Reclaiming Jesus – June 3, 2018
2 Corinthians 4:5-12
“For we do not proclaim ourselves; we proclaim Jesus Christ as Lord…”
One of the highlights of my study time in Washington DC last week was a service and candlelight procession to the White House organized by Sojourners. The evening’s events were the kick off to a movement titled “Reclaiming Jesus.” In the words of Presiding Bishop of the Episcopal Church USA, Michael Curry, of recent wedding sermon fame, “We are not a partisan group. We are a Jesus movement.” We were there to proclaim, and reclaim, Jesus Christ as Lord.
The “reclaiming Jesus” movement began with a gathering of Christian leaders in the US who are very concerned about the direction of their country. They crafted a statement titled “a confession of faith in a time of crisis” that begins: “We are living through perilous and polarizing times as a nation, with a dangerous crisis of moral and political leadership at the highest levels of our government and in our churches. We believe the soul of the nation and the integrity of faith are now at stake.” The soul of the nation and the integrity of faith. These are their concerns and as such, the movement seeks to reclaim Jesus from those who would use Christianity to promote hate and bigotry, to abuse power, and to trample the vulnerable. It is a movement to proclaim Jesus Christ as Lord.
For me, that Thursday night service was the culmination of 3 days of hearing Jesus proclaimed through the energy and passion of gospel music, in sermon after sermon, and in academic lectures, all addressing the theme of preaching and politics. Among the repeated themes through the week was defining politics not in terms of partisanship but rather in its original meaning of “affairs of the city.” As Archbishop Michael Curry said that night: “We are not a partisan group. We are not a left-wing group. We are not a right-wing group. We are a Jesus movement.” Intertwining our religious commitments with the “affairs of our city,” means engaging politically by taking our faith to the streets and into the life of our community. Engaging politically is about applying our faith in Christ to all aspects of our lives, not just individually, but corporately; and not just in the confines of the church community, but in the wider society in which we live.
There is strong biblical precedent for such an approach. In ancient times, there was no separation between religious, political and indeed economic or social concerns. Most particularly expressed in the Hebrew prophets, though found strongly in the law of Moses as well, faithfulness to Yahweh was completely intertwined with economic, political and social concerns. Jesus’ ministry too was replete with political and economic concerns, along with breaking down social mores of exclusion and oppressive hierarchy that caused harm to the most vulnerable. The imperative to live faith in everyday ways is expressed by Jesus perhaps most clearly in Matthew 25 when he said repeatedly that how we treat the hungry, the thirsty, the naked, the stranger, the sick, and the prisoner is how we treat Christ himself. “Truly I tell you,” Jesus said, “just as you did it to one of the least of these… you did it to me.” (vv 31-46)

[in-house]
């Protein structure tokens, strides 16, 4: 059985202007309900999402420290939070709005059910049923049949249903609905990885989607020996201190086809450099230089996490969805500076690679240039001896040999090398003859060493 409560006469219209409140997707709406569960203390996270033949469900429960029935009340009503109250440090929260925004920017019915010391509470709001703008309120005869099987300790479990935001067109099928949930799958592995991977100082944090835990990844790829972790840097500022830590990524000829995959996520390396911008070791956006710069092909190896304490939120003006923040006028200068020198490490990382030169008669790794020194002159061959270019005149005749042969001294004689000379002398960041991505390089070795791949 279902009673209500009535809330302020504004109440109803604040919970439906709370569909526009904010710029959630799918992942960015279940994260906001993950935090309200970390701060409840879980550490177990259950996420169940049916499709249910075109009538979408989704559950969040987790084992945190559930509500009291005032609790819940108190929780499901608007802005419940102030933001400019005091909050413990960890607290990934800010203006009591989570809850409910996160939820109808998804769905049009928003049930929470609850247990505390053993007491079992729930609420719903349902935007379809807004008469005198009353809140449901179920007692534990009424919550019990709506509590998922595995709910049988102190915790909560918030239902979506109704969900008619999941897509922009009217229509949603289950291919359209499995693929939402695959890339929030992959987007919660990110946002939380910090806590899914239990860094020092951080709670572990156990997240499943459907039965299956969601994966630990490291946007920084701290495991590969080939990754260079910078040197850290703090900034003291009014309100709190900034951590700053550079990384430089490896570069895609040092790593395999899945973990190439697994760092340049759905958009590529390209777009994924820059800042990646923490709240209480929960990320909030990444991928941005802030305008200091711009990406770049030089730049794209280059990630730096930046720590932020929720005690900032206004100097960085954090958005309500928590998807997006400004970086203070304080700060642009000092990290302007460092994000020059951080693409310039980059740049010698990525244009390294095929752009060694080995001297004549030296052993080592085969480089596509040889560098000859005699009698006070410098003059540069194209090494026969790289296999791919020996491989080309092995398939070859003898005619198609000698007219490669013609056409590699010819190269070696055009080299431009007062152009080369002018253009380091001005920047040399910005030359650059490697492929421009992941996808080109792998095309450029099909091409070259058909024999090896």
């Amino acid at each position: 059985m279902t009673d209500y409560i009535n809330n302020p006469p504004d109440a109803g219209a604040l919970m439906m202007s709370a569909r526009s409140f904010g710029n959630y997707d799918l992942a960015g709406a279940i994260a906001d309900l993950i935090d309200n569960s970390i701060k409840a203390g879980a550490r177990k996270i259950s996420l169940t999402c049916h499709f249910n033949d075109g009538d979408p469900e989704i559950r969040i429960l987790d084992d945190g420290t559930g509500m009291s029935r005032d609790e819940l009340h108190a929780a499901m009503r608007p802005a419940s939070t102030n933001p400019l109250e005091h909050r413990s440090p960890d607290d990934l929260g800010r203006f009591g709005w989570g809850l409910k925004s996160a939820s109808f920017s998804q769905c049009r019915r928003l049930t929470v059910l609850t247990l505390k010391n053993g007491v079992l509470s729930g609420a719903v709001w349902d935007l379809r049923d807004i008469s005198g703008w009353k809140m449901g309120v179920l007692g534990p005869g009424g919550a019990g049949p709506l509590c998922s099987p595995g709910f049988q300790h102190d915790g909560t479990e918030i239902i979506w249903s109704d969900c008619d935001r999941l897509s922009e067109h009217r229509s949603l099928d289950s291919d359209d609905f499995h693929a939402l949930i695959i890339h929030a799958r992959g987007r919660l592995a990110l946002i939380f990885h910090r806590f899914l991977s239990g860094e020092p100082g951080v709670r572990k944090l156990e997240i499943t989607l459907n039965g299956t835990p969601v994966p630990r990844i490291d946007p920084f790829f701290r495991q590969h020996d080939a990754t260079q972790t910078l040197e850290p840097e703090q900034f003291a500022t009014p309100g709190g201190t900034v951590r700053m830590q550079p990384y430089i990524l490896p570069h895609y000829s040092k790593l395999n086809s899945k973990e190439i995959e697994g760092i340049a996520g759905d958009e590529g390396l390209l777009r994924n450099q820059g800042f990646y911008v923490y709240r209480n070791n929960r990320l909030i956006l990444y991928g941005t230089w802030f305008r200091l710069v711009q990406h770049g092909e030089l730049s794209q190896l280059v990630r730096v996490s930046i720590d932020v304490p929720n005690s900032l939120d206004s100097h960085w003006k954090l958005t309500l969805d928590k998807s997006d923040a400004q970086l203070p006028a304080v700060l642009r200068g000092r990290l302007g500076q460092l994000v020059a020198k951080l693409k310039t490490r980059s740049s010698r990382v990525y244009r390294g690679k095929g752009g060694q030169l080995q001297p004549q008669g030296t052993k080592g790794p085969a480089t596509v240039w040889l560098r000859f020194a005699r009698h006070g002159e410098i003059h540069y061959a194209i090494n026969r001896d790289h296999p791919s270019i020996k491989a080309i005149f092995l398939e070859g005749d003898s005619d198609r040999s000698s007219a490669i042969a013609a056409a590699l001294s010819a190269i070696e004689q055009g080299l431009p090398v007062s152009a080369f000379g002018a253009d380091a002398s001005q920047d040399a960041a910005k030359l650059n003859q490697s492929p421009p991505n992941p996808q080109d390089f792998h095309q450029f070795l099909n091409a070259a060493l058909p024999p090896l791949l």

In the early church, the first confession of faith was simply: “Jesus is Lord.” It was and is a theological statement, to be sure, but it was also a political statement and a dangerous one at that. To proclaim “Jesus is Lord” meant that Caesar was not. Saying “yes” to Jesus meant saying “no” to Caesar as the ultimate authority. If Jesus is God; Caesar is not. In a society where the authoritarian leader was actually deified, proclaiming Jesus as Lord could be life threatening. And it was. Numerous early Christians were martyred because they refused to bow to Caesar as Lord, proclaiming Jesus instead. “Jesus is Lord.”
That was, in a nutshell, the overall message of my study week and it is overtly the message of the “reclaiming Jesus” movement. Printed copies of the summary statement are available in the narthex and the full text is online. It’s tempting to read it all out but I’m not going to, in part because it specifically addresses the American context, which overlaps with ours, but is not the same. Suffice it to say that its 6 main points cover racial bigotry; gender violence and any oppression based on race, gender, identity or class; supporting and protecting the vulnerable, including immigrants and refugees; truth-telling and the normalization of lying in public life; the imperative to service rather than domination in public life; and finally, participation in the international community over strict nationalism. Each point begins with a “yes” of belief in Christ, leading to the “no” of what is, therefore, rejected or resisted. It is a great example that we can follow in expressing clearly both what we affirm because of our belief and faith in Christ and what we therefore reject. How does your proclamation of Jesus as Lord impact your values, your behaviour, your life? How do we collectively proclaim Jesus as Lord in our parish community? What is your yes? What is your no?